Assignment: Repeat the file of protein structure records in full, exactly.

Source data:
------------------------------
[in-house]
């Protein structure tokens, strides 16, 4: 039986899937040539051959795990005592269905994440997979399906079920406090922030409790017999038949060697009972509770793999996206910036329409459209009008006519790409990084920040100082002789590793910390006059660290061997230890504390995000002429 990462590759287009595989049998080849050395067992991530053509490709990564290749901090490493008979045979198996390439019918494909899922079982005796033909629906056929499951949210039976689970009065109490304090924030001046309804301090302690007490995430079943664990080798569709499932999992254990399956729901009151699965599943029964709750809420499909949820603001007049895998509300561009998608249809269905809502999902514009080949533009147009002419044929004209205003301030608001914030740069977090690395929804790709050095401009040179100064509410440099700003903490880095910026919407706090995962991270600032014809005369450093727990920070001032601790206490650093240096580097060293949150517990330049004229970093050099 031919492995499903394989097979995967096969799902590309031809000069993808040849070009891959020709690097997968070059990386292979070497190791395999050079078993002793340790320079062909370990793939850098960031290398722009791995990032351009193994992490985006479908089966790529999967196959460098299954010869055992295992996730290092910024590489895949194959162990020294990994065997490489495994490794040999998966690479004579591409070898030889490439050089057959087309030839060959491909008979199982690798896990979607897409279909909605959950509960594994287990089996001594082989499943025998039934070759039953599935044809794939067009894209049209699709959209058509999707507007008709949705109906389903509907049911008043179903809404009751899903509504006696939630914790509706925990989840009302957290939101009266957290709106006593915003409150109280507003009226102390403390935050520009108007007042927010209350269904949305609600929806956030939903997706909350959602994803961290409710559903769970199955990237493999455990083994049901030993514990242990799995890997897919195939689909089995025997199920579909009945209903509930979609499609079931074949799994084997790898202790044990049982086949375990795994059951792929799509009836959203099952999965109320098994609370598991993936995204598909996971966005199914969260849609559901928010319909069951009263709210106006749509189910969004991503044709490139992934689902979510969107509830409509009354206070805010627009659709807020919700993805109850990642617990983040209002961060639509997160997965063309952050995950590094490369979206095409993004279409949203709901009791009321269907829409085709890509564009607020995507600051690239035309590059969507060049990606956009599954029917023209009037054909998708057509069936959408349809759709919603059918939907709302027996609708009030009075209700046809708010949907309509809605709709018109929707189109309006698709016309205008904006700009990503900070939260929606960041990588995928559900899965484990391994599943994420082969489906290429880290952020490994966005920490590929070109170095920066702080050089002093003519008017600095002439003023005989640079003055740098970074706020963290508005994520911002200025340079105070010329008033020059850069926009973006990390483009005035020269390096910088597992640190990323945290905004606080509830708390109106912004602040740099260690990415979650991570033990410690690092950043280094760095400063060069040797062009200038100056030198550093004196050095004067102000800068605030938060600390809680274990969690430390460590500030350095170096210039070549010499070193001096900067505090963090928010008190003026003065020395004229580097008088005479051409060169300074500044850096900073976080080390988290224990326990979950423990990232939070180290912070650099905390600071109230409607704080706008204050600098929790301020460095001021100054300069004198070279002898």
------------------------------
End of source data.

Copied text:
[in-house]
């Protein structure tokens, strides 16, 4: 039986899937040539051959795990005592269905994440997979399906079920406090922030409790017999038949060697009972509770793999996206910036329409459209009008006519790409990084920040100082002789590793910390006059660290061997230890504390995000002429 990462590759287009595989049998080849050395067992991530053509490709990564290749901090490493008979045979198996390439019918494909899922079982005796033909629906056929499951949210039976689970009065109490304090924030001046309804301090302690007490995430079943664990080798569709499932999992254990399956729901009151699965599943029964709750809420499909949820603001007049895998509300561009998608249809269905809502999902514009080949533009147009002419044929004209205003301030608001914030740069977090690395929804790709050095401009040179100064509410440099700003903490880095910026919407706090995962991270600032014809005369450093727990920070001032601790206490650093240096580097060293949150517990330049004229970093050099 031919492995499903394989097979995967096969799902590309031809000069993808040849070009891959020709690097997968070059990386292979070497190791395999050079078993002793340790320079062909370990793939850098960031290398722009791995990032351009193994992490985006479908089966790529999967196959460098299954010869055992295992996730290092910024590489895949194959162990020294990994065997490489495994490794040999998966690479004579591409070898030889490439050089057959087309030839060959491909008979199982690798896990979607897409279909909605959950509960594994287990089996001594082989499943025998039934070759039953599935044809794939067009894209049209699709959209058509999707507007008709949705109906389903509907049911008043179903809404009751899903509504006696939630914790509706925990989840009302957290939101009266957290709106006593915003409150109280507003009226102390403390935050520009108007007042927010209350269904949305609600929806956030939903997706909350959602994803961290409710559903769970199955990237493999455990083994049901030993514990242990799995890997897919195939689909089995025997199920579909009945209903509930979609499609079931074949799994084997790898202790044990049982086949375990795994059951792929799509009836959203099952999965109320098994609370598991993936995204598909996971966005199914969260849609559901928010319909069951009263709210106006749509189910969004991503044709490139992934689902979510969107509830409509009354206070805010627009659709807020919700993805109850990642617990983040209002961060639509997160997965063309952050995950590094490369979206095409993004279409949203709901009791009321269907829409085709890509564009607020995507600051690239035309590059969507060049990606956009599954029917023209009037054909998708057509069936959408349809759709919603059918939907709302027996609708009030009075209700046809708010949907309509809605709709018109929707189109309006698709016309205008904006700009990503900070939260929606960041990588995928559900899965484990391994599943994420082969489906290429880290952020490994966005920490590929070109170095920066702080050089002093003519008017600095002439003023005989640079003055740098970074706020963290508005994520911002200025340079105070010329008033020059850069926009973006990390483009005035020269390096910088597992640190990323945290905004606080509830708390109106912004602040740099260690990415979650991570033990410690690092950043280094760095400063060069040797062009200038100056030198550093004196050095004067102000800068605030938060600390809680274990969690430390460590500030350095170096210039070549010499070193001096900067505090963090928010008190003026003065020395004229580097008088005479051409060169300074500044850096900073976080080390988290224990326990979950423990990232939070180290912070650099905390600071109230409607704080706008204050600098929790301020460095001021100054300069004198070279002898």